There was a single concert performance of Strauss's Elektra last month at the Tanglewood Festival. I would have liked to have heard it, not least because of the casting: Lisa Gasteen (Elektra), Christine Brewer (Chrysothemis), Felicity Palmer (Klytemnestra), Alan Held (Orest), and Siegfried Jerusalem (Aegist). Having James Levine back at the podium didn't hurt either. Richard Dyer was there (Levine marshals the ferocity of 'Elektra', July 18) for the Boston Globe:
The music is both opulent and, in a peculiar way, austere. It contains the most modern music Strauss ever composed, yet it tells the ancient Greek myth in terms of turn-of-the-century Vienna, complete with delirious waltzes. Even Strauss may have been terrified by "Elektra" and its implications, because he never composed anything this red in tooth and claw again, anything that ran along the nerves with this degree of intensity.Anthony Tommasini also mentioned this performance in a review (At Tanglewood, James Levine Transforms Students Into Pros, July 17) for the New York Times:
You really have to be born to sing the title role, the most demanding part ever written for dramatic soprano. Lisa Gasteen probably wasn't, but her performance was far more than a brave stab. She doesn't have the tireless and blazing top notes the music requires, and until she was fully warmed up, some of those high tones dragged a little flat. Later on, in the Recognition Scene, she found it difficult to project some quieter phrases over the orchestra. But the Australian soprano's powerful voice boasts a beautiful glowing, ruby timbre, deployed with vigor and insight. And she is a theatrical presence who can command attention even when standing still.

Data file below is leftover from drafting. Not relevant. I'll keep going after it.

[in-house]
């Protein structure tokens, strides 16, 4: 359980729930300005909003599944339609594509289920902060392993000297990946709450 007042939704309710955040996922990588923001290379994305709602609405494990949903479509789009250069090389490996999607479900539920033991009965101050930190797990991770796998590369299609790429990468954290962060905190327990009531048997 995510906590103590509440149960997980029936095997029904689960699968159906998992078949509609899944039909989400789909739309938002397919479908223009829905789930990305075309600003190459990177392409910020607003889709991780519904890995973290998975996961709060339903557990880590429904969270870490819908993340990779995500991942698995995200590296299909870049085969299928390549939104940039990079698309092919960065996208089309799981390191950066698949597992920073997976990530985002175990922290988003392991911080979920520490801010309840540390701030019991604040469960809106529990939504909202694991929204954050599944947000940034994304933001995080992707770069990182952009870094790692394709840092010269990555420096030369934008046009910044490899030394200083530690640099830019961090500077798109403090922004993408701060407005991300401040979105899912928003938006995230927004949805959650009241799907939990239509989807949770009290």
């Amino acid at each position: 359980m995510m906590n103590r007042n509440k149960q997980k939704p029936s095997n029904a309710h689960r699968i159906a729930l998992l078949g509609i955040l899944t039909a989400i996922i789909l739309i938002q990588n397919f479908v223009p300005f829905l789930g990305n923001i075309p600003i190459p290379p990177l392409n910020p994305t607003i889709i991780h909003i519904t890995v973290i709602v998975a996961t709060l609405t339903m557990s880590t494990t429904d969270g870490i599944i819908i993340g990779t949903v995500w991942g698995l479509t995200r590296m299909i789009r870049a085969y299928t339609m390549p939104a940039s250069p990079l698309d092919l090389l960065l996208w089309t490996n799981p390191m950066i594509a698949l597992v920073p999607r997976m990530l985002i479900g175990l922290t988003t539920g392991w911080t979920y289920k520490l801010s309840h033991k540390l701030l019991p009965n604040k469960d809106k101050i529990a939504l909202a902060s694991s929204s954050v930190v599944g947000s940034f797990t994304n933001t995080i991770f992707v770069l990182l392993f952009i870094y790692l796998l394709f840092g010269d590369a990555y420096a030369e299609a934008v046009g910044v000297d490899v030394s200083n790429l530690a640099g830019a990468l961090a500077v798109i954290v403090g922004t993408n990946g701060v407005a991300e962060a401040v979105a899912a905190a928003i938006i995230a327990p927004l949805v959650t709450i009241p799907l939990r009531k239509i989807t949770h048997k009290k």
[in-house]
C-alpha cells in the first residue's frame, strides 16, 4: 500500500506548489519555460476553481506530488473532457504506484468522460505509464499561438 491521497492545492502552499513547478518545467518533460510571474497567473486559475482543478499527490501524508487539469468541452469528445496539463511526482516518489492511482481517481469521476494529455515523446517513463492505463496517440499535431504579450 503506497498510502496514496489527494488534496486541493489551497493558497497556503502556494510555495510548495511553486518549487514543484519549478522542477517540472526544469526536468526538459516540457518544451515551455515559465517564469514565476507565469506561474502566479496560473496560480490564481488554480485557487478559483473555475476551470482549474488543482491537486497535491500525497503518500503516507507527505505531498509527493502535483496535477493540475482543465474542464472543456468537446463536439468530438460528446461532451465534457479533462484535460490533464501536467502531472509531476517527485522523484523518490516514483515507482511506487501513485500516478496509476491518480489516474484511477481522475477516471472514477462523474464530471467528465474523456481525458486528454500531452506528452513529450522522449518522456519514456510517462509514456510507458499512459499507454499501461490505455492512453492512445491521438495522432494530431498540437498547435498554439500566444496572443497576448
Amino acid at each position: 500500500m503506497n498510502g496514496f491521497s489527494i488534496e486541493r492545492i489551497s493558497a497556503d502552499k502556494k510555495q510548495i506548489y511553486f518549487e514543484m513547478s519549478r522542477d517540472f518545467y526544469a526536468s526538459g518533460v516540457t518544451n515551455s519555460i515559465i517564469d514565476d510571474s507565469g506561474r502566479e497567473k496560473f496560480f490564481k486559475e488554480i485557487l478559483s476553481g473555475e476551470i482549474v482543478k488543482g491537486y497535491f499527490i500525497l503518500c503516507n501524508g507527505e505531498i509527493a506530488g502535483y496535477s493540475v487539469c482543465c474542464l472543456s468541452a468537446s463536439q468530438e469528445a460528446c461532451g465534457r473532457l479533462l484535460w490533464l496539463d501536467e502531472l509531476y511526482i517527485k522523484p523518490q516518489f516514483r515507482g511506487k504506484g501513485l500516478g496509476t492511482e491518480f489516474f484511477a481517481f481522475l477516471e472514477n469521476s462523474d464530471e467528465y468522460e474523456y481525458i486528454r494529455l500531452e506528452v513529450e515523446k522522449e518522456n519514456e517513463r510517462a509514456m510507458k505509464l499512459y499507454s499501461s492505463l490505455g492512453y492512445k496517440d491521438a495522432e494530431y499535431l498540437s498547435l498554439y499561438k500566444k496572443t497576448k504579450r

As Chrysothemis, Elektra's sister who yearns for domesticity, soprano Christine Brewer poured out torrents of radiant sound. In concert dress, the veteran British mezzo Felicity Palmer looked more like Auntie Mame than a tragedy queen, but she brought dignity to the part of Klytemnestra, which is often reduced to grotesque, unmusical caricature. Her voice communicated brazen assurance; her imagination revealed the queen's inner demons. Baritone Alan Held was a match for the steadiness and nobility of the trombones as Orest, and tenor Siegfried Jerusalem contributed a vivid cameo as the craven Aegisth.
And talk about rehearsing! On Saturday night Mr. Levine conducted an exceptional roster of singers and the students of the Tanglewood Music Center Orchestra in a concert performance Richard Strauss’s “Elektra.” For all their talent and experience, most of these young musicians have not come close to playing an opera like “Elektra” with a conductor as versed in the genre as Mr. Levine. He devoted nearly 17 hours to rehearsing the orchestra in this blazing, complex and still shocking score. The hard work paid off. Seldom has a frenzied ovation been more deserved.I need to get up there to Tanglewood next summer.